MoUD tells local levels to strictly follow basic building standard

The Ministry of Urban Development has urged the local levels to strictly follow the ‘Basic Standards on Settlement Development, Urban Planning and Building Construction’ to build resilient communities.

The basic standards were enacted in the aftermath of the devastating earthquakes of the 2015 that resulted in huge loss of lives and property. It also empowers the local levels to prepare and implement building standards in such a way that they not weaker than the basic standards prescribed by the federal government.

A notice issued by the MoUD to all local levels warned that it had received complaints about the act of some local levels to develop their standards in contravention of the basic standards mainly on the height of building, width of road, river and pond setback, land fragmentation and boundary walls. “The standards, if found to be inconsistent with the basic standards of the government, will be deemed unacceptable and legal action will be initiated against concerned officials,” the notice read.

Earlier, the local levels were instructed to approve the blueprints for new buildings on the basis of the basic standards. House owners will now be required to conclude an agreement with a technician for supervision of the entire construction process for approval of blueprint.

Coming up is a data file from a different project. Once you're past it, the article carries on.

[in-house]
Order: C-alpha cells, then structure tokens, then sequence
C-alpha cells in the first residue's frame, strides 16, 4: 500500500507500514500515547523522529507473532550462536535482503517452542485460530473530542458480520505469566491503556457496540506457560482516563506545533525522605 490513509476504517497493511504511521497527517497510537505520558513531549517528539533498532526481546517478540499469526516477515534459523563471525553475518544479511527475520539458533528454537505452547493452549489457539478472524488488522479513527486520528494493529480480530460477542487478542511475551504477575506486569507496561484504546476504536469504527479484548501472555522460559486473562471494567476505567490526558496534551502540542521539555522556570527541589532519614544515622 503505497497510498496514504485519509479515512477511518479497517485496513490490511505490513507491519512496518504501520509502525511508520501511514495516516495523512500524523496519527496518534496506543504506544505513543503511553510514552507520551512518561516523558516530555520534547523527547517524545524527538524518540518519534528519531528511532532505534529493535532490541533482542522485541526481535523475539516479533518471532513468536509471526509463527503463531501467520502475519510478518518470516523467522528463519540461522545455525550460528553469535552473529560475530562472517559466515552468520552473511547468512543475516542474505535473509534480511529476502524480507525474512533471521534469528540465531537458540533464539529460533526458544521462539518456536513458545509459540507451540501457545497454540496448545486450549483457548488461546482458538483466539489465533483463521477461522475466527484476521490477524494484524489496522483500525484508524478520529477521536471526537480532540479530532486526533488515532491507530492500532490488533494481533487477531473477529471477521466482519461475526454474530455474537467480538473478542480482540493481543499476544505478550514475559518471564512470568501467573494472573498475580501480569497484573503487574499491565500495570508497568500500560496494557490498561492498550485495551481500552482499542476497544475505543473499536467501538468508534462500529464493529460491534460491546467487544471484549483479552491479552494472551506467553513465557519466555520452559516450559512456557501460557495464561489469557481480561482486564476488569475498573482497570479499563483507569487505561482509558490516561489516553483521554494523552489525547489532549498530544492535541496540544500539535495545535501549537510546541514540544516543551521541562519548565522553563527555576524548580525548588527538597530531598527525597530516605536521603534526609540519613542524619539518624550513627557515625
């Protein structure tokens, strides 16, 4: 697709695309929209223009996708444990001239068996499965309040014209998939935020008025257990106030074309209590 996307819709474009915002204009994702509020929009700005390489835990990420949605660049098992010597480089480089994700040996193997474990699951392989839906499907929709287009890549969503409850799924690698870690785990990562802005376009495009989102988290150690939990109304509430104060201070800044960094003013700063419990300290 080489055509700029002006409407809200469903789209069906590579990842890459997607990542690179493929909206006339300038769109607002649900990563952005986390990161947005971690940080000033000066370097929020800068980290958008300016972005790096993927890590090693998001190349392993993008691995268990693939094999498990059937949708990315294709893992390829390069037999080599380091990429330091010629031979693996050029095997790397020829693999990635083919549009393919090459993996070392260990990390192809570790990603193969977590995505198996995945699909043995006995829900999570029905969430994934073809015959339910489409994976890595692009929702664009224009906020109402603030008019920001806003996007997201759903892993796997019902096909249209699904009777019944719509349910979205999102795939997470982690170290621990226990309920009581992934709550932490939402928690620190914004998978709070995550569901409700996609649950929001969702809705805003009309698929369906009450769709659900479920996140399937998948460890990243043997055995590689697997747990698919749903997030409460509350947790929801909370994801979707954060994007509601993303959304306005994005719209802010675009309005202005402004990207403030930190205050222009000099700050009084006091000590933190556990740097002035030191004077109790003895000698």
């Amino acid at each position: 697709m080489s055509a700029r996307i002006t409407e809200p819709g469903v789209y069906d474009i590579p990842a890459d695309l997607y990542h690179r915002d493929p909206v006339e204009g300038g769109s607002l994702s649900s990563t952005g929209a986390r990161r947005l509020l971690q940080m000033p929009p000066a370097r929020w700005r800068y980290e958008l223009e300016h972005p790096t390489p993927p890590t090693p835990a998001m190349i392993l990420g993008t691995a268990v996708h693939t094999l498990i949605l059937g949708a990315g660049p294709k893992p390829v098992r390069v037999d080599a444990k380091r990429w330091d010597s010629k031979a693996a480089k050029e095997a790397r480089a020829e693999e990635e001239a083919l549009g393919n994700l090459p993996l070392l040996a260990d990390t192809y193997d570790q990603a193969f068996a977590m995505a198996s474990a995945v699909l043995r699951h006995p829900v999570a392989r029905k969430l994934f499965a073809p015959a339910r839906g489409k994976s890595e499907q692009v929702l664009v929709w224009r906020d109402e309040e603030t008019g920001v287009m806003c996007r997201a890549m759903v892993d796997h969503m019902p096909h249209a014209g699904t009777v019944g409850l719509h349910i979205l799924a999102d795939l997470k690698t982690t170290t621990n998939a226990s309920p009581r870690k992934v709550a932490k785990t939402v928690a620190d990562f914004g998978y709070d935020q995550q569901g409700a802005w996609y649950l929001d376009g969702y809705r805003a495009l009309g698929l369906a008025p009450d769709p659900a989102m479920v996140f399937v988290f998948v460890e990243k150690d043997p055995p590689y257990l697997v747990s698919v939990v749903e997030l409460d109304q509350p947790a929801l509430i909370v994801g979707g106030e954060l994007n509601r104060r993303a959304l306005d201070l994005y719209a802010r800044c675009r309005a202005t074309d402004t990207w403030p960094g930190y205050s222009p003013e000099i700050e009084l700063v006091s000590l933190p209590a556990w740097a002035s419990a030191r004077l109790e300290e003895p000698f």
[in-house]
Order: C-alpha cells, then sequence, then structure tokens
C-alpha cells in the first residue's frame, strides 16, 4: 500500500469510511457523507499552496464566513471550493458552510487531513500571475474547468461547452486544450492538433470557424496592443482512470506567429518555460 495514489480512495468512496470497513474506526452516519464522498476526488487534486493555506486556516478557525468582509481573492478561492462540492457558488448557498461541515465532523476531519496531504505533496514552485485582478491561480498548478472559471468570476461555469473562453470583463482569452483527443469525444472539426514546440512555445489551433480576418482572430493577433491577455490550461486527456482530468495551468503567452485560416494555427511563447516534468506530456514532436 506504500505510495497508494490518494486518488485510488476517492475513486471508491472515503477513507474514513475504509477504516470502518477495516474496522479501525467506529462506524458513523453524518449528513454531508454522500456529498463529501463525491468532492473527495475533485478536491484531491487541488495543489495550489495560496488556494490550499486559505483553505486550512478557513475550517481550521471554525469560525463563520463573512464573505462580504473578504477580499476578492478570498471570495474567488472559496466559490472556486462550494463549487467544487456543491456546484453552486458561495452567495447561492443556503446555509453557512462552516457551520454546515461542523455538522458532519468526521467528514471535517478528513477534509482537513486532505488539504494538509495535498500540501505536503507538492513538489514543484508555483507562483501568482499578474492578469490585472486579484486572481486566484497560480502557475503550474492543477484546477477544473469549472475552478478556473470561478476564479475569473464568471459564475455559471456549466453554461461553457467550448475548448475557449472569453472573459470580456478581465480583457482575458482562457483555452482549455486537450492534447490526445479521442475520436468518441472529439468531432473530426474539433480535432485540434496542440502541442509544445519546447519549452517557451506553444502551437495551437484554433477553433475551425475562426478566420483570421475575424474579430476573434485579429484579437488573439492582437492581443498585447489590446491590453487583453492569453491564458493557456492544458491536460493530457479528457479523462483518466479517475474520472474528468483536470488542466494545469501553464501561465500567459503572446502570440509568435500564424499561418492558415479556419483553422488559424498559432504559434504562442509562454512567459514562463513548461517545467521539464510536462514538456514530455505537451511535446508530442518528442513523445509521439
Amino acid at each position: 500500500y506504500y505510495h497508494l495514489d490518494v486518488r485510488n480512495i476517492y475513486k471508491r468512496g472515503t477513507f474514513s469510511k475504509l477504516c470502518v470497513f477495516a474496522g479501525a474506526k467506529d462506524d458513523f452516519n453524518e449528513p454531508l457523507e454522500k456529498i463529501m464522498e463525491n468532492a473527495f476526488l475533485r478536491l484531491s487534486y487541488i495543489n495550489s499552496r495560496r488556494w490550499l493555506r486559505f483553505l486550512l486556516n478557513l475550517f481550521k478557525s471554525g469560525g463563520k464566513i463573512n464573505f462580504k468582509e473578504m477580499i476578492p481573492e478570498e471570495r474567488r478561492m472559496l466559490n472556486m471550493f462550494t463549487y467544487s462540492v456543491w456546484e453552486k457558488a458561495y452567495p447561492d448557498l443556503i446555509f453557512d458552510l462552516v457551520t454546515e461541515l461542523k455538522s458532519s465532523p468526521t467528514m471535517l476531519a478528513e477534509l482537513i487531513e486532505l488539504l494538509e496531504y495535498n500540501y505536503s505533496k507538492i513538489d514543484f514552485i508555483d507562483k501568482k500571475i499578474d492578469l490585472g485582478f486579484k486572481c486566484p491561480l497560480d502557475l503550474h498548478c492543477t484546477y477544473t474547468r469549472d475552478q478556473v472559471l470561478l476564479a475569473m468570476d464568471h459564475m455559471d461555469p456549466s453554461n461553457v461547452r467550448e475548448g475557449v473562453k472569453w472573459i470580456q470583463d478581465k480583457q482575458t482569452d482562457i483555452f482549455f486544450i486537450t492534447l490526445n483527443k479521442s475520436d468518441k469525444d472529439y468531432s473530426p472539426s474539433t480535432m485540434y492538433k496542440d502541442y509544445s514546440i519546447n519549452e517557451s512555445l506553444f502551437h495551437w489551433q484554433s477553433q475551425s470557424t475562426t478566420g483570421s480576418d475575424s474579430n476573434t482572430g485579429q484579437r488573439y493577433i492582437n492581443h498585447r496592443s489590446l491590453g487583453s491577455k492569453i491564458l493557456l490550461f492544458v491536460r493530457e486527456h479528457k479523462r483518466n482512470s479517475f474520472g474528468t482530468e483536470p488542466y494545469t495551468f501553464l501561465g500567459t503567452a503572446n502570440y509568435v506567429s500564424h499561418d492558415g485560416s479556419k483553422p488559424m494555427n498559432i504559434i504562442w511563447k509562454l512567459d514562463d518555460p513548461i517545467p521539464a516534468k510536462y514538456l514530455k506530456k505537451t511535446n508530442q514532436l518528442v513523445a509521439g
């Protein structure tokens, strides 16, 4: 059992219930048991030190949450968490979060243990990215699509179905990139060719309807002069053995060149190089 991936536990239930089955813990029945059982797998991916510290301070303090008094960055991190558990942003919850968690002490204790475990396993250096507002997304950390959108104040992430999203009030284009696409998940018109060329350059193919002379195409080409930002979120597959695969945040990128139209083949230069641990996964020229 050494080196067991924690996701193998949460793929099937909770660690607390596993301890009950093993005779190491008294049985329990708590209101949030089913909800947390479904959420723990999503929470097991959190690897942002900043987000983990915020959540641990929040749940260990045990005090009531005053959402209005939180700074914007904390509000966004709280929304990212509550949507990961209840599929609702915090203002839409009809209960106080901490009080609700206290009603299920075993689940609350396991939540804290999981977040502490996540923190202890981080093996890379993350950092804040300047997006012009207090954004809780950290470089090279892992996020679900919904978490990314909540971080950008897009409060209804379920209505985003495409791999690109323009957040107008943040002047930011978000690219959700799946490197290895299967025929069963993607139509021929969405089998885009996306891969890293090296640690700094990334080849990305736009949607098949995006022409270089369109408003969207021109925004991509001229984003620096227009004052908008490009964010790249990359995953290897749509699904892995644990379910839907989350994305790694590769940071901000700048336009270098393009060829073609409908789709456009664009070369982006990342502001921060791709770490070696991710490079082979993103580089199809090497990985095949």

Owners found to have bypassed the National Building Code will be asked to demolish illegal structures. If they fail to do so within the given time, the local authorities will demolish the buildings themselves. However, the expenses for the demolition will be borne by the house owners. The basic standards have also fixed land use percentage. Residential houses built in an area of up to 250 square feet are required to leave 30 per cent open space. In plots with over 250 square feet space, structures have to be built leaving 40 per cent space.

For public and semi public buildings, the structure must not cover more than 50 per cent area of the land. Similarly, the boundary walls of houses built illegally or those which do not meet the prescribed standards will be removed in all municipal areas, according to the basic standards. The local levels are also obliged to protect public lands by declaring them open spaces. The government has prohibited the use such lands without approval from the concerned authorities.

(Source: The Himalayan Times; 13 July 2018)